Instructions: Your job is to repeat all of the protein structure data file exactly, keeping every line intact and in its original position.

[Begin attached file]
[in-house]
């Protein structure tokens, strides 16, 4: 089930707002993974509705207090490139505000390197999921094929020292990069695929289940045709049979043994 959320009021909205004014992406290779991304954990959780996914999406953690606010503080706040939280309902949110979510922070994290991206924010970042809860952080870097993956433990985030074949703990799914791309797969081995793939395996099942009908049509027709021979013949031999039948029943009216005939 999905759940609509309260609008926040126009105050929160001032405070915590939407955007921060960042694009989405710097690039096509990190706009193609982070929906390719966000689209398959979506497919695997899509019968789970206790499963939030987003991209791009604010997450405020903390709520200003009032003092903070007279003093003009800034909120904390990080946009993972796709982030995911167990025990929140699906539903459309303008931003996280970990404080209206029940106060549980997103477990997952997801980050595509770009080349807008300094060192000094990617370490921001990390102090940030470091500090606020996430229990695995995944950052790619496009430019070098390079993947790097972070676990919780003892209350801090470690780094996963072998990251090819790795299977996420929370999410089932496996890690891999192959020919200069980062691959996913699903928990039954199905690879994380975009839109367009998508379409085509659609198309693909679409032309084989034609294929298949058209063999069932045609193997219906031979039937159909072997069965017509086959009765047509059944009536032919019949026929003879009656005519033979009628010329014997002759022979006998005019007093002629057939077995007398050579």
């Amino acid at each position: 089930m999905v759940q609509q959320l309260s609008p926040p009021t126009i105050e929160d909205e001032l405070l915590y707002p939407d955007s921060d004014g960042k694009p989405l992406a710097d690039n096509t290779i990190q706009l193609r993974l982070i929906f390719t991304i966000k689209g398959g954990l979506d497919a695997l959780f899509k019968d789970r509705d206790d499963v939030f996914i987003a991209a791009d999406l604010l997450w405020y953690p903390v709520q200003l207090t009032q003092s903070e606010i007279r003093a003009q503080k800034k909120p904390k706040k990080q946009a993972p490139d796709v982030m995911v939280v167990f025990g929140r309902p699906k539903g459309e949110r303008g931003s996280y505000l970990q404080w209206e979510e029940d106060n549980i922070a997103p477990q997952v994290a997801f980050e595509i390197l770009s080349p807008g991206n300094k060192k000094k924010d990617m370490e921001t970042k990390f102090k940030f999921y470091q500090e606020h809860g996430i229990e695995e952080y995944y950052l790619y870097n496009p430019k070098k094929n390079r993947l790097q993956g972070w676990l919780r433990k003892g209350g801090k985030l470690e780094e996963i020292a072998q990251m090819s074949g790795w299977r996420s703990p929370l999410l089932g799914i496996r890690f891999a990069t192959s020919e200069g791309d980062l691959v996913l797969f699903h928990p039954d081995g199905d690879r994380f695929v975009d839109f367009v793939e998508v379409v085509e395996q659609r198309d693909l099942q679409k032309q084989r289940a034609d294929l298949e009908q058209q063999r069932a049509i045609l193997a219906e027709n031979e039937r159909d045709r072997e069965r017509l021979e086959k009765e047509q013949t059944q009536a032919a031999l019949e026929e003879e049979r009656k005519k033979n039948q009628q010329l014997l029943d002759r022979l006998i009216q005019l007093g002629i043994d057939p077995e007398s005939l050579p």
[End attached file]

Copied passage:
[in-house]
């Protein structure tokens, strides 16, 4: 089930707002993974509705207090490139505000390197999921094929020292990069695929289940045709049979043994 959320009021909205004014992406290779991304954990959780996914999406953690606010503080706040939280309902949110979510922070994290991206924010970042809860952080870097993956433990985030074949703990799914791309797969081995793939395996099942009908049509027709021979013949031999039948029943009216005939 999905759940609509309260609008926040126009105050929160001032405070915590939407955007921060960042694009989405710097690039096509990190706009193609982070929906390719966000689209398959979506497919695997899509019968789970206790499963939030987003991209791009604010997450405020903390709520200003009032003092903070007279003093003009800034909120904390990080946009993972796709982030995911167990025990929140699906539903459309303008931003996280970990404080209206029940106060549980997103477990997952997801980050595509770009080349807008300094060192000094990617370490921001990390102090940030470091500090606020996430229990695995995944950052790619496009430019070098390079993947790097972070676990919780003892209350801090470690780094996963072998990251090819790795299977996420929370999410089932496996890690891999192959020919200069980062691959996913699903928990039954199905690879994380975009839109367009998508379409085509659609198309693909679409032309084989034609294929298949058209063999069932045609193997219906031979039937159909072997069965017509086959009765047509059944009536032919019949026929003879009656005519033979009628010329014997002759022979006998005019007093002629057939077995007398050579």
């Amino acid at each position: 089930m999905v759940q609509q959320l309260s609008p926040p009021t126009i105050e929160d909205e001032l405070l915590y707002p939407d955007s921060d004014g960042k694009p989405l992406a710097d690039n096509t290779i990190q706009l193609r993974l982070i929906f390719t991304i966000k689209g398959g954990l979506d497919a695997l959780f899509k019968d789970r509705d206790d499963v939030f996914i987003a991209a791009d999406l604010l997450w405020y953690p903390v709520q200003l207090t009032q003092s903070e606010i007279r003093a003009q503080k800034k909120p904390k706040k990080q946009a993972p490139d796709v982030m995911v939280v167990f025990g929140r309902p699906k539903g459309e949110r303008g931003s996280y505000l970990q404080w209206e979510e029940d106060n549980i922070a997103p477990q997952v994290a997801f980050e595509i390197l770009s080349p807008g991206n300094k060192k000094k924010d990617m370490e921001t970042k990390f102090k940030f999921y470091q500090e606020h809860g996430i229990e695995e952080y995944y950052l790619y870097n496009p430019k070098k094929n390079r993947l790097q993956g972070w676990l919780r433990k003892g209350g801090k985030l470690e780094e996963i020292a072998q990251m090819s074949g790795w299977r996420s703990p929370l999410l089932g799914i496996r890690f891999a990069t192959s020919e200069g791309d980062l691959v996913l797969f699903h928990p039954d081995g199905d690879r994380f695929v975009d839109f367009v793939e998508v379409v085509e395996q659609r198309d693909l099942q679409k032309q084989r289940a034609d294929l298949e009908q058209q063999r069932a049509i045609l193997a219906e027709n031979e039937r159909d045709r072997e069965r017509l021979e086959k009765e047509q013949t059944q009536a032919a031999l019949e026929e003879e049979r009656k005519k033979n039948q009628q010329l014997l029943d002759r022979l006998i009216q005019l007093g002629i043994d057939p077995e007398s005939l050579p």